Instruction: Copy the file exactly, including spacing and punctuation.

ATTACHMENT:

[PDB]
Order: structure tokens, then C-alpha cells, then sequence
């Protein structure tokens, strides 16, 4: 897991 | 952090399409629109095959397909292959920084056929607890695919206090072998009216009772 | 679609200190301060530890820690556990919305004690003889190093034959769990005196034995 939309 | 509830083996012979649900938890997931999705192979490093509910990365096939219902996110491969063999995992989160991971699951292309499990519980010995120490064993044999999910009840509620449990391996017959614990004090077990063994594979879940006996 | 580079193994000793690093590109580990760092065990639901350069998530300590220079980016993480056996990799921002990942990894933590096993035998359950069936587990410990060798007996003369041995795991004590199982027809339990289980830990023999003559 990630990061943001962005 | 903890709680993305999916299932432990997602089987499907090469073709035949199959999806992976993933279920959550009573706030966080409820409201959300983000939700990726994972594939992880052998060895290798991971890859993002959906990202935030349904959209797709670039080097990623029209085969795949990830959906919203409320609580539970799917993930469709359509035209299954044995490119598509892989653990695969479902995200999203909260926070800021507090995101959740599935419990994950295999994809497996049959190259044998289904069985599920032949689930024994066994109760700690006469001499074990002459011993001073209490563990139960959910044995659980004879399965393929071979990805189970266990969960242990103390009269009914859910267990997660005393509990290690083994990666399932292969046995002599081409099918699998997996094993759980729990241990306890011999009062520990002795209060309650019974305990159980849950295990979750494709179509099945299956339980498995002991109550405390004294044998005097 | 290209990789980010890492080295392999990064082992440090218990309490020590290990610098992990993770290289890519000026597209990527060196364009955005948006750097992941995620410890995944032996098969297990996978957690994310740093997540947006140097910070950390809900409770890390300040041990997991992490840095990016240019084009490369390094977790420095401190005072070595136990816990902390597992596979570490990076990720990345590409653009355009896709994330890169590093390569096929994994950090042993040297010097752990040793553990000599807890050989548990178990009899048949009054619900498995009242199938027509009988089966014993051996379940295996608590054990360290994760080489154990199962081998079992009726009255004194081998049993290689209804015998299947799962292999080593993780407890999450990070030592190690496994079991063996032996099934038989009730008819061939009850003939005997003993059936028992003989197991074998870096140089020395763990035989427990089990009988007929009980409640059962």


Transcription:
[PDB]
Order: structure tokens, then C-alpha cells, then sequence
């Protein structure tokens, strides 16, 4: 897991 | 952090399409629109095959397909292959920084056929607890695919206090072998009216009772 | 679609200190301060530890820690556990919305004690003889190093034959769990005196034995 939309 | 509830083996012979649900938890997931999705192979490093509910990365096939219902996110491969063999995992989160991971699951292309499990519980010995120490064993044999999910009840509620449990391996017959614990004090077990063994594979879940006996 | 580079193994000793690093590109580990760092065990639901350069998530300590220079980016993480056996990799921002990942990894933590096993035998359950069936587990410990060798007996003369041995795991004590199982027809339990289980830990023999003559 990630990061943001962005 | 903890709680993305999916299932432990997602089987499907090469073709035949199959999806992976993933279920959550009573706030966080409820409201959300983000939700990726994972594939992880052998060895290798991971890859993002959906990202935030349904959209797709670039080097990623029209085969795949990830959906919203409320609580539970799917993930469709359509035209299954044995490119598509892989653990695969479902995200999203909260926070800021507090995101959740599935419990994950295999994809497996049959190259044998289904069985599920032949689930024994066994109760700690006469001499074990002459011993001073209490563990139960959910044995659980004879399965393929071979990805189970266990969960242990103390009269009914859910267990997660005393509990290690083994990666399932292969046995002599081409099918699998997996094993759980729990241990306890011999009062520990002795209060309650019974305990159980849950295990979750494709179509099945299956339980498995002991109550405390004294044998005097 | 290209990789980010890492080295392999990064082992440090218990309490020590290990610098992990993770290289890519000026597209990527060196364009955005948006750097992941995620410890995944032996098969297990996978957690994310740093997540947006140097910070950390809900409770890390300040041990997991992490840095990016240019084009490369390094977790420095401190005072070595136990816990902390597992596979570490990076990720990345590409653009355009896709994330890169590093390569096929994994950090042993040297010097752990040793553990000599807890050989548990178990009899048949009054619900498995009242199938027509009988089966014993051996379940295996608590054990360290994760080489154990199962081998079992009726009255004194081998049993290689209804015998299947799962292999080593993780407890999450990070030592190690496994079991063996032996099934038989009730008819061939009850003939005997003993059936028992003989197991074998870096140089020395763990035989427990089990009988007929009980409640059962």